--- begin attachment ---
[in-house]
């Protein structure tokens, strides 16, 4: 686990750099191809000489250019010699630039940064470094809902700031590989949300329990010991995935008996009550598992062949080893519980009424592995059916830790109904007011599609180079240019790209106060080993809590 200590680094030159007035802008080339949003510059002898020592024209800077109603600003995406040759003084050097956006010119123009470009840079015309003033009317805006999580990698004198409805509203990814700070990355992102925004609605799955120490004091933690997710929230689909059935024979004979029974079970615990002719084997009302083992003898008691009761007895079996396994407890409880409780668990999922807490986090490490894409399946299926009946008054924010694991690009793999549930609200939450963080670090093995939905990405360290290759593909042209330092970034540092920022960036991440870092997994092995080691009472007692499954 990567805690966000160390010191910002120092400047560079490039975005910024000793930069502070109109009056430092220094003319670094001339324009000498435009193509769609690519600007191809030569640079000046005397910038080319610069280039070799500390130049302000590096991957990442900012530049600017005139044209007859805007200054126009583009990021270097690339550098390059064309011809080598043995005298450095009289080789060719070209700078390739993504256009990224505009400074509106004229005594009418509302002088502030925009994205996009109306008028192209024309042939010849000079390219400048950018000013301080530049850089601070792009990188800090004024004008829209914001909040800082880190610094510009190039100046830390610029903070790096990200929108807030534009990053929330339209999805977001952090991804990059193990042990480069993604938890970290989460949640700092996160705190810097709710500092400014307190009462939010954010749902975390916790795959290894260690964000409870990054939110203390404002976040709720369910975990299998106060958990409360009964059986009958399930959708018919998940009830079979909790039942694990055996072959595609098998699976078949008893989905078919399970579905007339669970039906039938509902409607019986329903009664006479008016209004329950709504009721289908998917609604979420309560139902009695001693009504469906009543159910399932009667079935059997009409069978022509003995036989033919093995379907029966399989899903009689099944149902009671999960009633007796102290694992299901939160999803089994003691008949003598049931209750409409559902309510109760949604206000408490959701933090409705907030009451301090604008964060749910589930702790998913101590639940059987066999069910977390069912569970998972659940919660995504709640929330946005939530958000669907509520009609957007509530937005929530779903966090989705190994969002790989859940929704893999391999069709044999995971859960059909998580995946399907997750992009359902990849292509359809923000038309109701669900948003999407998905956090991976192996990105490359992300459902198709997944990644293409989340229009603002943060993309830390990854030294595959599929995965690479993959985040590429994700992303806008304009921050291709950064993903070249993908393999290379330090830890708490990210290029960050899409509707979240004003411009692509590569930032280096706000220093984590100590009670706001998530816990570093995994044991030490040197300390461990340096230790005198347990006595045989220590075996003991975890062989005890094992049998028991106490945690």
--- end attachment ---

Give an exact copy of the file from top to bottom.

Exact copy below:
[in-house]
């Protein structure tokens, strides 16, 4: 686990750099191809000489250019010699630039940064470094809902700031590989949300329990010991995935008996009550598992062949080893519980009424592995059916830790109904007011599609180079240019790209106060080993809590 200590680094030159007035802008080339949003510059002898020592024209800077109603600003995406040759003084050097956006010119123009470009840079015309003033009317805006999580990698004198409805509203990814700070990355992102925004609605799955120490004091933690997710929230689909059935024979004979029974079970615990002719084997009302083992003898008691009761007895079996396994407890409880409780668990999922807490986090490490894409399946299926009946008054924010694991690009793999549930609200939450963080670090093995939905990405360290290759593909042209330092970034540092920022960036991440870092997994092995080691009472007692499954 990567805690966000160390010191910002120092400047560079490039975005910024000793930069502070109109009056430092220094003319670094001339324009000498435009193509769609690519600007191809030569640079000046005397910038080319610069280039070799500390130049302000590096991957990442900012530049600017005139044209007859805007200054126009583009990021270097690339550098390059064309011809080598043995005298450095009289080789060719070209700078390739993504256009990224505009400074509106004229005594009418509302002088502030925009994205996009109306008028192209024309042939010849000079390219400048950018000013301080530049850089601070792009990188800090004024004008829209914001909040800082880190610094510009190039100046830390610029903070790096990200929108807030534009990053929330339209999805977001952090991804990059193990042990480069993604938890970290989460949640700092996160705190810097709710500092400014307190009462939010954010749902975390916790795959290894260690964000409870990054939110203390404002976040709720369910975990299998106060958990409360009964059986009958399930959708018919998940009830079979909790039942694990055996072959595609098998699976078949008893989905078919399970579905007339669970039906039938509902409607019986329903009664006479008016209004329950709504009721289908998917609604979420309560139902009695001693009504469906009543159910399932009667079935059997009409069978022509003995036989033919093995379907029966399989899903009689099944149902009671999960009633007796102290694992299901939160999803089994003691008949003598049931209750409409559902309510109760949604206000408490959701933090409705907030009451301090604008964060749910589930702790998913101590639940059987066999069910977390069912569970998972659940919660995504709640929330946005939530958000669907509520009609957007509530937005929530779903966090989705190994969002790989859940929704893999391999069709044999995971859960059909998580995946399907997750992009359902990849292509359809923000038309109701669900948003999407998905956090991976192996990105490359992300459902198709997944990644293409989340229009603002943060993309830390990854030294595959599929995965690479993959985040590429994700992303806008304009921050291709950064993903070249993908393999290379330090830890708490990210290029960050899409509707979240004003411009692509590569930032280096706000220093984590100590009670706001998530816990570093995994044991030490040197300390461990340096230790005198347990006595045989220590075996003991975890062989005890094992049998028991106490945690």